Sort Time Mets Outfielder Turned Big League Coach: Bret Butler (1995)

Brett Morgan Butler was born on June 15, 1957 in Los Angeles, California. Butler grew up in three different large metro areas, first L.A. then to San Francisco, then to the Chicago area by his teen years.

He attended Oklahoma State, getting drafted by the Atlanta Braves in 1979, in the 29th round. After many years of losing in the early eighties the Braves had built a strong team with the likes of Dale Murphy, Bob Horner, & Glen Hubbard.

Bret Butler was brought up in 1981 to be their leadoff man & slowly worked his way into the lineup. In 1983 he led the league in triples (13) batting .281 with 21 doubles & 39 stolen bases (7th in the NL).

After the 1983 season, he was sent to the Cleveland Indians for Len Barker, batting a career high .311 with a .377 on base %, 47 stolen bases, 14 triples & 106 runs scored. There he developed into one of the best leadoff hitters in baseball for the next decade.

In his career he would lead the league in triples & singles four times each, runs scored & times on base two times each, walks, sacrifice hits & overall hits one time each. Butler would bat over .300 five times, while hitting .295 or better seven times.

He was a great base runner with good speed, stealing 30 or more bases for eleven straight years, twelve times overall & was among the league’s top ten in on base percentage seven separate times. He would score over 100 runs on six different occasions for three teams.

In 1988 he signed on with the San Francisco Giants and got more attention in the national spotlight. He batted .283 with a .393 on base % (2ND in the NL),leading the league in runs scored (106) with 47 stolen bases (6th in the NL) 27 doubles & 9 triples (3rd in the NL). 

The next year the Giants went on to win the pennant, Butler hit .287, stole 31 bases (10th in the league) with 22 doubles & four triples while scoring 100 runs.

In the NLCS he only hit .211 (4-19) but scored six runs. In the 1989 World Series that was halted due to the tragic San Francisco Bay Area earthquake, he did better at the plate. Butler hit .286 (4-14) stealing two bases, scoring & driving in a run against the mighty Oakland A’s.

Quotes: After the earth quake he was quoted as saying "Somebody's trying to shake us up. All right, Lord, I heard ya!"

In 1991 he signed as a free agent with the Giants rivals, the Los Angeles Dodgers. In his first year in Los Angeles he made his only All Star team, & lead the league in walks (108) runs scored (112) games played (161) & plate appearances (730).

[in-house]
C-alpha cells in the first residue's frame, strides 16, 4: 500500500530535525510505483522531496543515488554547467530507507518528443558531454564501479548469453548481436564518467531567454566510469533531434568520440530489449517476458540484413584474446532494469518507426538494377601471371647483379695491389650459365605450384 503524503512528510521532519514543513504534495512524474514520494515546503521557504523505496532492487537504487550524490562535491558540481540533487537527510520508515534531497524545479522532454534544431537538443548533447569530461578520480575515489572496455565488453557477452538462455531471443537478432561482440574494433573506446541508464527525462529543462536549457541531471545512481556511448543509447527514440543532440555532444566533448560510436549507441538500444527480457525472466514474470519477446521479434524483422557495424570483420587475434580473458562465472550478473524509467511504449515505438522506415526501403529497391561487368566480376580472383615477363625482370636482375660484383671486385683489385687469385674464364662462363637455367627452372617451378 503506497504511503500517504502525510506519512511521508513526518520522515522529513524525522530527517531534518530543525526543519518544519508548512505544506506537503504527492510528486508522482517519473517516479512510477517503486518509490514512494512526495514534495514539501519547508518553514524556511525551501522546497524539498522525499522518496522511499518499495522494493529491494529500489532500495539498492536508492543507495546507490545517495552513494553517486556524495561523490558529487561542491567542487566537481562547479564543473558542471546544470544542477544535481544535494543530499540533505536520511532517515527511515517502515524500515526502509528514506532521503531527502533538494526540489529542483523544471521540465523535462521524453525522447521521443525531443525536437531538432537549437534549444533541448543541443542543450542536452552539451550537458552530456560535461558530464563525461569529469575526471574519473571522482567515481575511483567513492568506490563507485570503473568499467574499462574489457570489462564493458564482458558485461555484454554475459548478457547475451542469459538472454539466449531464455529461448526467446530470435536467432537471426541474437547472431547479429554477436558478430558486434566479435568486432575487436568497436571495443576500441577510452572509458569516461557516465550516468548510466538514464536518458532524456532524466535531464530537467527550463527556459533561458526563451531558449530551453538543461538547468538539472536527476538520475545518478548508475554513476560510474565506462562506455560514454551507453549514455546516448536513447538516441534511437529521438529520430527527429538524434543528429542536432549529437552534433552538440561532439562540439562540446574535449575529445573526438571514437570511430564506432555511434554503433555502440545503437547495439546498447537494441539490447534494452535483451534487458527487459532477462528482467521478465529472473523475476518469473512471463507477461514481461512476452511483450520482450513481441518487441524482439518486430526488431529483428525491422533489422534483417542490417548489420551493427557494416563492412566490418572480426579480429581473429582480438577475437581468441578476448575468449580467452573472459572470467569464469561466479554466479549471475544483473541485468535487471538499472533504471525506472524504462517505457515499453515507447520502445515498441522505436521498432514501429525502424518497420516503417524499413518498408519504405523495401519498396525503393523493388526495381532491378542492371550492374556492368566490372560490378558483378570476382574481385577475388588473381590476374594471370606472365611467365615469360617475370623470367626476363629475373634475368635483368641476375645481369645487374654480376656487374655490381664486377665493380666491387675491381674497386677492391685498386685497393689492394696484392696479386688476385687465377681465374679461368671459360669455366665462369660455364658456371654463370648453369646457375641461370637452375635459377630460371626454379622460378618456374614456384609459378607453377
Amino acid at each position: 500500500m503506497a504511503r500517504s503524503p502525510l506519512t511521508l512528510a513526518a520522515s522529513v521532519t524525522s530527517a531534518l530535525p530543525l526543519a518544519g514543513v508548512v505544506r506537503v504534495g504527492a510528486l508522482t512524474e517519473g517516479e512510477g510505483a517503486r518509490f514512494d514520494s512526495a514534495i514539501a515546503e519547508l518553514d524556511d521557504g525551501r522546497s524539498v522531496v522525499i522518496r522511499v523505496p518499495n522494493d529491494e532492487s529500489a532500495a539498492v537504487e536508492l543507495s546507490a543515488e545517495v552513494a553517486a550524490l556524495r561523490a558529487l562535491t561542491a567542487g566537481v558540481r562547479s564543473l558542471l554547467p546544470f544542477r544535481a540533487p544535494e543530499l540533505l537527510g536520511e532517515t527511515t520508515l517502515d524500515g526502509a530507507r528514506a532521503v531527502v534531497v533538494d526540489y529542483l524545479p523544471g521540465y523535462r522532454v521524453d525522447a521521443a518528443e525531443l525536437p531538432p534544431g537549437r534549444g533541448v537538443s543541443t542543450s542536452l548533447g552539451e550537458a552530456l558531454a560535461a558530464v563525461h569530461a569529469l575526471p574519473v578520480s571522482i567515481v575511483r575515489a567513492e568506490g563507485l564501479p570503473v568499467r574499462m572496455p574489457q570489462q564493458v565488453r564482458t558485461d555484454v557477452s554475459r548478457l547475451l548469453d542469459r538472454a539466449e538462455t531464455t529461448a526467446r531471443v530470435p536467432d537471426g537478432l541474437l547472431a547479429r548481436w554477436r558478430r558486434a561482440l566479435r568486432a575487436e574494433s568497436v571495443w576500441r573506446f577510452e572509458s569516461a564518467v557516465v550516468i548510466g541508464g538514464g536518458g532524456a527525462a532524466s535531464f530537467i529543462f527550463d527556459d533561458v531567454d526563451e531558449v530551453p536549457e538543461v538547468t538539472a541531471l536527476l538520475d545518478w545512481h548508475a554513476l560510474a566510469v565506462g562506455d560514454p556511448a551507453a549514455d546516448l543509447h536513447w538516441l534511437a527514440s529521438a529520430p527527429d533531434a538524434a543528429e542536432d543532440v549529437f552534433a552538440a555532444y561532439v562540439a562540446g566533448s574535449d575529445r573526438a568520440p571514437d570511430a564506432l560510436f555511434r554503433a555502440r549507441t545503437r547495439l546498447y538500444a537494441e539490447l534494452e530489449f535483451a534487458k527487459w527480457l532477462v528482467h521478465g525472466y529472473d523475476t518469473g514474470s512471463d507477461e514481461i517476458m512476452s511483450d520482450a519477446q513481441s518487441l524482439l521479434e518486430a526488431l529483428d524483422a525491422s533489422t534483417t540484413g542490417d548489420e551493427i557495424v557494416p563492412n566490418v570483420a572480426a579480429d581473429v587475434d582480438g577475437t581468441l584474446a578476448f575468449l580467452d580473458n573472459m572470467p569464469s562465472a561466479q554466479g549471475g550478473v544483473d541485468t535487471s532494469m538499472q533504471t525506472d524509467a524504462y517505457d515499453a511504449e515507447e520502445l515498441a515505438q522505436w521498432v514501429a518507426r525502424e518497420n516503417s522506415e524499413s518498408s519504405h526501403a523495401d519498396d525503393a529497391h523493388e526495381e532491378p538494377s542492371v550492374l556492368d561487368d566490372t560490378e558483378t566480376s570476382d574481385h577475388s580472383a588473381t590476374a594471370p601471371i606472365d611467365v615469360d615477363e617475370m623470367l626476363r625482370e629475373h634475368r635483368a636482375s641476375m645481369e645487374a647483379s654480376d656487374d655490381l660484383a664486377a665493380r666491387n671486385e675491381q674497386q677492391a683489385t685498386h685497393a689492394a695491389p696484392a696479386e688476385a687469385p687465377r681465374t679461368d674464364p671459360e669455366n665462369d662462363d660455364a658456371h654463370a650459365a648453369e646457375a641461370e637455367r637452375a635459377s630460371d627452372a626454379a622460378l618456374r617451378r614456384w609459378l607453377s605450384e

He hit .296 with 38 stolen bases & .401 on base % (2nd in the NL) receiving 31% of the votes for the MVP award. He spent four seasons in L.A. batting over .295 every year, in 1992 he batted .309 (8th in the league) and again was among the top in the league in his usual category.

In April of 1995 just as the season began, he signed as a free agent with the New York Mets. He joined Dallas Green’s Mets on the second day of the season, having a great day in Colorado Coors Field.

He hit two doubles, drew three walks & scored three runs, although the Mets still lost to the Rockies 9-7. He began the year with a six game hit streak & was batting .476 at the end of April. He remained consistent through mid May when he was still hitting .380 & had a .432 on base %.

He was the Mets leadoff man & centerfielder through August, batting .311, enjoying four different four hit games. Despite playing in only 90 games for Mets on the year, he led the team in stolen bases (21) triples (7) & walks (43).

On August 6th he was traded back to Los Angeles, for two minor leaguers that never made it, Dwight Maness and Scott Hunter. On the season he hit an even .300 with 114 hits, & 54 runs scored posting a .381 on base percentage.

In 1996 he was diagnosed with Squamous cell carcinoma a rare cancer on his tonsils. The news was shocking to Butler, his family as well as the entire baseball world. He had surgery & underwent extensive treatments and despite being told he would never play baseball again, returned to the Dodger line up that September. It was a heroic story and a true inspirational, motivated achievement for a good person.

Butler played just one more season batting .283 in 105 games posting a .363 on base%. In his seventeen year career he batted .290 lifetime, with 2375 hits (119th) 558 stolen bases (24th all time) 1129 walks (70th all time) 131 triples (78th all time) 1359 runs scored (97th all time) , 147 sac hits (180th all time) 54 HRs, 277 doubles & 578 RBIs.

Retirement: After his playing days he became a coach & minor league manager. In 2004 Butler was manager for the Mets minor league A ball team, the Gulf Coast Mets.

Since then he managed at various levels in the Diamondbacks organization. In 2007 he suffered a mild stroke but once again bounced back to resume managing.

In 2008 he took over to manage the AAA Reno Aces, in 2012 he led them to a Pacific Coast League Championship as well as the AA National Championship.

Since 2104 he has been the third base coach for the Miami Marlins big league team.

Butler is a born again Christian & is involved in many pro life causes.


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